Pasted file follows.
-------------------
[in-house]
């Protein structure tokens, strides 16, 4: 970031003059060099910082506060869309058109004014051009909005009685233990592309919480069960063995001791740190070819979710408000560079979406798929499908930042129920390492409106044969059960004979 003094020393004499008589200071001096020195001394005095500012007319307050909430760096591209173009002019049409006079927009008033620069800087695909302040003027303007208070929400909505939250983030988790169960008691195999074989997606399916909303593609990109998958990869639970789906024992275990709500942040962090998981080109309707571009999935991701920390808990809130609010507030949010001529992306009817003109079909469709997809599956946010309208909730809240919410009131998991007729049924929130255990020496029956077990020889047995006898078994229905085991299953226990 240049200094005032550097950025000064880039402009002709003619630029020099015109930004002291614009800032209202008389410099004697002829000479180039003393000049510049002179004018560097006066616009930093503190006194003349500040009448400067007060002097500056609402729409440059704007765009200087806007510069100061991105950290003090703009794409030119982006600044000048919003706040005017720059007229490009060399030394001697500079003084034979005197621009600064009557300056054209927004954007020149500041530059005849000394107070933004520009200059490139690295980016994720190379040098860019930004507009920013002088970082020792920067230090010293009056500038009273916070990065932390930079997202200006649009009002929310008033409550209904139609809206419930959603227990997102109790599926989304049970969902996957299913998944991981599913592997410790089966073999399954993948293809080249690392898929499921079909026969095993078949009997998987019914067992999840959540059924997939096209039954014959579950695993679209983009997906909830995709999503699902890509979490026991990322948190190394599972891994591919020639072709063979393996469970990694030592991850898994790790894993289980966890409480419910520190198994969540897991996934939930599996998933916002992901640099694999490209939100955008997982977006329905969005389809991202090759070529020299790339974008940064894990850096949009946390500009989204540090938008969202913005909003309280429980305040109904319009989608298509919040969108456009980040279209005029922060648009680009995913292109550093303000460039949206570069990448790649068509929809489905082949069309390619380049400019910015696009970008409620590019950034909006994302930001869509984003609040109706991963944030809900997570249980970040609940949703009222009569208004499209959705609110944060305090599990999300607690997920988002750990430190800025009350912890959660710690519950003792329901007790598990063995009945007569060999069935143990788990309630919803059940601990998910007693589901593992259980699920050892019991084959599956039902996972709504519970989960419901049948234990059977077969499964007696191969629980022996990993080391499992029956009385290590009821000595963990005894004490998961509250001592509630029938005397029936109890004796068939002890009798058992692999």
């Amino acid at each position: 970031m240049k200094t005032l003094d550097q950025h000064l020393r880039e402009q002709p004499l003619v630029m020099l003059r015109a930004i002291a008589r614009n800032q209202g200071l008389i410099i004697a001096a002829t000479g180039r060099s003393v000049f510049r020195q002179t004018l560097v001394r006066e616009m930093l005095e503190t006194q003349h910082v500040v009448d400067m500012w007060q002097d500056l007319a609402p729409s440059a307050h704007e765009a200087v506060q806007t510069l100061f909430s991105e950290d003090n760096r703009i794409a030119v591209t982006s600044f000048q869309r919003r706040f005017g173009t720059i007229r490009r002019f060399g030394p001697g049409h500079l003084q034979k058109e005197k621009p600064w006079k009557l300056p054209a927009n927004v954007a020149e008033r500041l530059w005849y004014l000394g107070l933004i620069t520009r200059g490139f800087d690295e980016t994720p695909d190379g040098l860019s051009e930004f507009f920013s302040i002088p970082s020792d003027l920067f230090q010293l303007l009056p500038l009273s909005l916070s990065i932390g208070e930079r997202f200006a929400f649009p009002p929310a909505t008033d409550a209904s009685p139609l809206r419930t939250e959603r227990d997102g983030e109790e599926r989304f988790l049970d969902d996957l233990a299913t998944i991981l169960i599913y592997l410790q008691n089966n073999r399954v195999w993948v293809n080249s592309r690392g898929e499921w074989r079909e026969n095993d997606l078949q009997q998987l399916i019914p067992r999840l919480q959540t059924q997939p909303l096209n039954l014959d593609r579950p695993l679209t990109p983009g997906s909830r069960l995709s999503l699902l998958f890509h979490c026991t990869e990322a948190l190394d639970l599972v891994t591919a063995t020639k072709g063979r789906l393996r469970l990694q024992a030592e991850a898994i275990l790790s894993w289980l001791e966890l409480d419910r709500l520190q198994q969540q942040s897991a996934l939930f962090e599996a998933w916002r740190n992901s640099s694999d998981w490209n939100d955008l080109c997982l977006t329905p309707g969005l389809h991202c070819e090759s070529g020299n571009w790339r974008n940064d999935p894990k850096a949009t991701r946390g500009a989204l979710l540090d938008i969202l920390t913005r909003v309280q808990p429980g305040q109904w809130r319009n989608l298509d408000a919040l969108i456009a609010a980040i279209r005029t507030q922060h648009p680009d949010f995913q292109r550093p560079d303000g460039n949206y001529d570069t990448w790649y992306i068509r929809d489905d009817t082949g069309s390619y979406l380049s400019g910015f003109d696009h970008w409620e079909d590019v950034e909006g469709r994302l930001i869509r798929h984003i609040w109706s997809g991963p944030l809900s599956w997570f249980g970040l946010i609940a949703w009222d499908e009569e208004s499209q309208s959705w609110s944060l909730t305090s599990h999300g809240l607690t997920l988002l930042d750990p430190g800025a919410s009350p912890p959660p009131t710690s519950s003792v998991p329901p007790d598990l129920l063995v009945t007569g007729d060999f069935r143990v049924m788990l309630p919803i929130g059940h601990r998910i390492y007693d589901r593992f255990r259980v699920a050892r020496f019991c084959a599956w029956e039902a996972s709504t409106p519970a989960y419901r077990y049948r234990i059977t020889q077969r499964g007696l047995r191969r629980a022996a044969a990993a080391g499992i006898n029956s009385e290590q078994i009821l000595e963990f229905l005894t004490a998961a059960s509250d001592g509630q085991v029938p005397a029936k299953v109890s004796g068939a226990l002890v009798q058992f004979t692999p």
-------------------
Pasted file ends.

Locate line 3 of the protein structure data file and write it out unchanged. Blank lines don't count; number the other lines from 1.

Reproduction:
């Amino acid at each position: 970031m240049k200094t005032l003094d550097q950025h000064l020393r880039e402009q002709p004499l003619v630029m020099l003059r015109a930004i002291a008589r614009n800032q209202g200071l008389i410099i004697a001096a002829t000479g180039r060099s003393v000049f510049r020195q002179t004018l560097v001394r006066e616009m930093l005095e503190t006194q003349h910082v500040v009448d400067m500012w007060q002097d500056l007319a609402p729409s440059a307050h704007e765009a200087v506060q806007t510069l100061f909430s991105e950290d003090n760096r703009i794409a030119v591209t982006s600044f000048q869309r919003r706040f005017g173009t720059i007229r490009r002019f060399g030394p001697g049409h500079l003084q034979k058109e005197k621009p600064w006079k009557l300056p054209a927009n927004v954007a020149e008033r500041l530059w005849y004014l000394g107070l933004i620069t520009r200059g490139f800087d690295e980016t994720p695909d190379g040098l860019s051009e930004f507009f920013s302040i002088p970082s020792d003027l920067f230090q010293l303007l009056p500038l009273s909005l916070s990065i932390g208070e930079r997202f200006a929400f649009p009002p929310a909505t008033d409550a209904s009685p139609l809206r419930t939250e959603r227990d997102g983030e109790e599926r989304f988790l049970d969902d996957l233990a299913t998944i991981l169960i599913y592997l410790q008691n089966n073999r399954v195999w993948v293809n080249s592309r690392g898929e499921w074989r079909e026969n095993d997606l078949q009997q998987l399916i019914p067992r999840l919480q959540t059924q997939p909303l096209n039954l014959d593609r579950p695993l679209t990109p983009g997906s909830r069960l995709s999503l699902l998958f890509h979490c026991t990869e990322a948190l190394d639970l599972v891994t591919a063995t020639k072709g063979r789906l393996r469970l990694q024992a030592e991850a898994i275990l790790s894993w289980l001791e966890l409480d419910r709500l520190q198994q969540q942040s897991a996934l939930f962090e599996a998933w916002r740190n992901s640099s694999d998981w490209n939100d955008l080109c997982l977006t329905p309707g969005l389809h991202c070819e090759s070529g020299n571009w790339r974008n940064d999935p894990k850096a949009t991701r946390g500009a989204l979710l540090d938008i969202l920390t913005r909003v309280q808990p429980g305040q109904w809130r319009n989608l298509d408000a919040l969108i456009a609010a980040i279209r005029t507030q922060h648009p680009d949010f995913q292109r550093p560079d303000g460039n949206y001529d570069t990448w790649y992306i068509r929809d489905d009817t082949g069309s390619y979406l380049s400019g910015f003109d696009h970008w409620e079909d590019v950034e909006g469709r994302l930001i869509r798929h984003i609040w109706s997809g991963p944030l809900s599956w997570f249980g970040l946010i609940a949703w009222d499908e009569e208004s499209q309208s959705w609110s944060l909730t305090s599990h999300g809240l607690t997920l988002l930042d750990p430190g800025a919410s009350p912890p959660p009131t710690s519950s003792v998991p329901p007790d598990l129920l063995v009945t007569g007729d060999f069935r143990v049924m788990l309630p919803i929130g059940h601990r998910i390492y007693d589901r593992f255990r259980v699920a050892r020496f019991c084959a599956w029956e039902a996972s709504t409106p519970a989960y419901r077990y049948r234990i059977t020889q077969r499964g007696l047995r191969r629980a022996a044969a990993a080391g499992i006898n029956s009385e290590q078994i009821l000595e963990f229905l005894t004490a998961a059960s509250d001592g509630q085991v029938p005397a029936k299953v109890s004796g068939a226990l002890v009798q058992f004979t692999p």